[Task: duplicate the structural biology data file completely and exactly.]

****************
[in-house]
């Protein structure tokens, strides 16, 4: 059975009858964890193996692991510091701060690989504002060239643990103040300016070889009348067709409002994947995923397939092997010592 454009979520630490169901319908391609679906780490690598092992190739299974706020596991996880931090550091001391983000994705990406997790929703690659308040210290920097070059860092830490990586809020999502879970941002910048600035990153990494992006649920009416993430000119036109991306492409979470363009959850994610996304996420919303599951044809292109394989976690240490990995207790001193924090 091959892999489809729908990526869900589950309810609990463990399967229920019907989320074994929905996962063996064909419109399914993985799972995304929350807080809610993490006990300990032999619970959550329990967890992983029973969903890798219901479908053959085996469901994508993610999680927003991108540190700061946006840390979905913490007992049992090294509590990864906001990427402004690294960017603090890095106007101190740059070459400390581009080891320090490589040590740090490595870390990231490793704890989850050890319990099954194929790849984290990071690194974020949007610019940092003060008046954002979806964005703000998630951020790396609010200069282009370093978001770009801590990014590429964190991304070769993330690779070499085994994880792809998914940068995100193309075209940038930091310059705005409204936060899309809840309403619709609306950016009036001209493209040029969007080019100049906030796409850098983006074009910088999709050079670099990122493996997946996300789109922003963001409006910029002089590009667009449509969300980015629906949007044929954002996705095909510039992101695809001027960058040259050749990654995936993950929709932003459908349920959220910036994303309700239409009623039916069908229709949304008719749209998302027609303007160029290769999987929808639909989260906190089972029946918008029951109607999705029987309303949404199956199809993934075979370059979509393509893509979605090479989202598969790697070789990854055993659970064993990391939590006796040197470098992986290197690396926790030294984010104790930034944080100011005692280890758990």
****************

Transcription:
[in-house]
């Protein structure tokens, strides 16, 4: 059975009858964890193996692991510091701060690989504002060239643990103040300016070889009348067709409002994947995923397939092997010592 454009979520630490169901319908391609679906780490690598092992190739299974706020596991996880931090550091001391983000994705990406997790929703690659308040210290920097070059860092830490990586809020999502879970941002910048600035990153990494992006649920009416993430000119036109991306492409979470363009959850994610996304996420919303599951044809292109394989976690240490990995207790001193924090 091959892999489809729908990526869900589950309810609990463990399967229920019907989320074994929905996962063996064909419109399914993985799972995304929350807080809610993490006990300990032999619970959550329990967890992983029973969903890798219901479908053959085996469901994508993610999680927003991108540190700061946006840390979905913490007992049992090294509590990864906001990427402004690294960017603090890095106007101190740059070459400390581009080891320090490589040590740090490595870390990231490793704890989850050890319990099954194929790849984290990071690194974020949007610019940092003060008046954002979806964005703000998630951020790396609010200069282009370093978001770009801590990014590429964190991304070769993330690779070499085994994880792809998914940068995100193309075209940038930091310059705005409204936060899309809840309403619709609306950016009036001209493209040029969007080019100049906030796409850098983006074009910088999709050079670099990122493996997946996300789109922003963001409006910029002089590009667009449509969300980015629906949007044929954002996705095909510039992101695809001027960058040259050749990654995936993950929709932003459908349920959220910036994303309700239409009623039916069908229709949304008719749209998302027609303007160029290769999987929808639909989260906190089972029946918008029951109607999705029987309303949404199956199809993934075979370059979509393509893509979605090479989202598969790697070789990854055993659970064993990391939590006796040197470098992986290197690396926790030294984010104790930034944080100011005692280890758990």